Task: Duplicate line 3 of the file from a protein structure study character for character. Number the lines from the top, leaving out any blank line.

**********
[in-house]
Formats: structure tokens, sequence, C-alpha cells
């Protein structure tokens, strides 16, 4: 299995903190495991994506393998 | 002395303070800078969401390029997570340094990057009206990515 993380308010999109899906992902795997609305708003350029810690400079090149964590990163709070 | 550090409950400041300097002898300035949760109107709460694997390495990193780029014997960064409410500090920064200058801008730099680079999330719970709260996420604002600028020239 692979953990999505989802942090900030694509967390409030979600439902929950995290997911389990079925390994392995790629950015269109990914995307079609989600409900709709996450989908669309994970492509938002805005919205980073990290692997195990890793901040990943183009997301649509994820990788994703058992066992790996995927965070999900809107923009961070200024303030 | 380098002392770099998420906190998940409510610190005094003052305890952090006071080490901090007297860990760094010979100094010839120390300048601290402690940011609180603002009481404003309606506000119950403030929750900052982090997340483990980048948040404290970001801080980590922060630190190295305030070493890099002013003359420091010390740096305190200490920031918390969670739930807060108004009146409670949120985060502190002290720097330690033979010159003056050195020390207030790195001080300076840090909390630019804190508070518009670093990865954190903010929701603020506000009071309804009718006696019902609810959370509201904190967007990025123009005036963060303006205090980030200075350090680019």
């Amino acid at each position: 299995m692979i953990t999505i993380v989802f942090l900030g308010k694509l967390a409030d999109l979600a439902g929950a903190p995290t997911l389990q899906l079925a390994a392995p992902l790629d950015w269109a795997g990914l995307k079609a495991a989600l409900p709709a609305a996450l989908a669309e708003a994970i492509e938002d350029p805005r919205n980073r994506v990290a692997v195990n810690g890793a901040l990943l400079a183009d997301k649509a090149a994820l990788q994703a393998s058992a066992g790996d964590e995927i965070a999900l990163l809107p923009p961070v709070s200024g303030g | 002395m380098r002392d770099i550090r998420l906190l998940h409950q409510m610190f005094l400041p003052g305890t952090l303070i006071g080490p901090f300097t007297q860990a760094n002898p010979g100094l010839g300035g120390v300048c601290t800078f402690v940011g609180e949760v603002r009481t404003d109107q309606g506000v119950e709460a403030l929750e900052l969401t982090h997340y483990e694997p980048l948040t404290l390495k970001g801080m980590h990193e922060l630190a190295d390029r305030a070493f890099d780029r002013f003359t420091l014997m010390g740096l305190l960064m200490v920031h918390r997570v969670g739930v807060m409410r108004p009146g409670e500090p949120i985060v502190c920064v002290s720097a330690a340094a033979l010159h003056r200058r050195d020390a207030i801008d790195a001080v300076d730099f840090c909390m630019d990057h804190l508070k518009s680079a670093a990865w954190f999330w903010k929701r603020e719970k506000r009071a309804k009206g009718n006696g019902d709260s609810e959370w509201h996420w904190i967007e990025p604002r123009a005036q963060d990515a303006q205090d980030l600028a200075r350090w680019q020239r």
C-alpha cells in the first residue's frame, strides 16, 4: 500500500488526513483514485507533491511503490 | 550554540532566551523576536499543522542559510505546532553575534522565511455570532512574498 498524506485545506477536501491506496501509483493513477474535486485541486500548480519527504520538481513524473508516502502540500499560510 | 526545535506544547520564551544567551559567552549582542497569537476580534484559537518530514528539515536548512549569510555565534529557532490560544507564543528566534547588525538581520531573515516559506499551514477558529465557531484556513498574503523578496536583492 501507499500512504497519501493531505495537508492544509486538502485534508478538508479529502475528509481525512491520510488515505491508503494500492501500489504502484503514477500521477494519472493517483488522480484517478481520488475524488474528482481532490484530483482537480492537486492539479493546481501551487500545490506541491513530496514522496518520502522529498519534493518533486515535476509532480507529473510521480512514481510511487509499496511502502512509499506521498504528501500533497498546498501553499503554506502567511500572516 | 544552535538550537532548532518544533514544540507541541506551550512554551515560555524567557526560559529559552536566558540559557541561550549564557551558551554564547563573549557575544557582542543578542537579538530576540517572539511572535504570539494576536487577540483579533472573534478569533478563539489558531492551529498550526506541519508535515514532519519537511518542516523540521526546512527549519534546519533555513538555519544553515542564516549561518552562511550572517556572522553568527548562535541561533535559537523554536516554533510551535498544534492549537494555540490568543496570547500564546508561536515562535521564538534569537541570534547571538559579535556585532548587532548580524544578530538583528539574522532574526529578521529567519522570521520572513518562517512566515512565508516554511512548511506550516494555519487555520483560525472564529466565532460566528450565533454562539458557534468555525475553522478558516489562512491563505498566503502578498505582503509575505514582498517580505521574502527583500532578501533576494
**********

């Protein structure tokens, strides 16, 4: 299995903190495991994506393998 | 002395303070800078969401390029997570340094990057009206990515 993380308010999109899906992902795997609305708003350029810690400079090149964590990163709070 | 550090409950400041300097002898300035949760109107709460694997390495990193780029014997960064409410500090920064200058801008730099680079999330719970709260996420604002600028020239 692979953990999505989802942090900030694509967390409030979600439902929950995290997911389990079925390994392995790629950015269109990914995307079609989600409900709709996450989908669309994970492509938002805005919205980073990290692997195990890793901040990943183009997301649509994820990788994703058992066992790996995927965070999900809107923009961070200024303030 | 380098002392770099998420906190998940409510610190005094003052305890952090006071080490901090007297860990760094010979100094010839120390300048601290402690940011609180603002009481404003309606506000119950403030929750900052982090997340483990980048948040404290970001801080980590922060630190190295305030070493890099002013003359420091010390740096305190200490920031918390969670739930807060108004009146409670949120985060502190002290720097330690033979010159003056050195020390207030790195001080300076840090909390630019804190508070518009670093990865954190903010929701603020506000009071309804009718006696019902609810959370509201904190967007990025123009005036963060303006205090980030200075350090680019």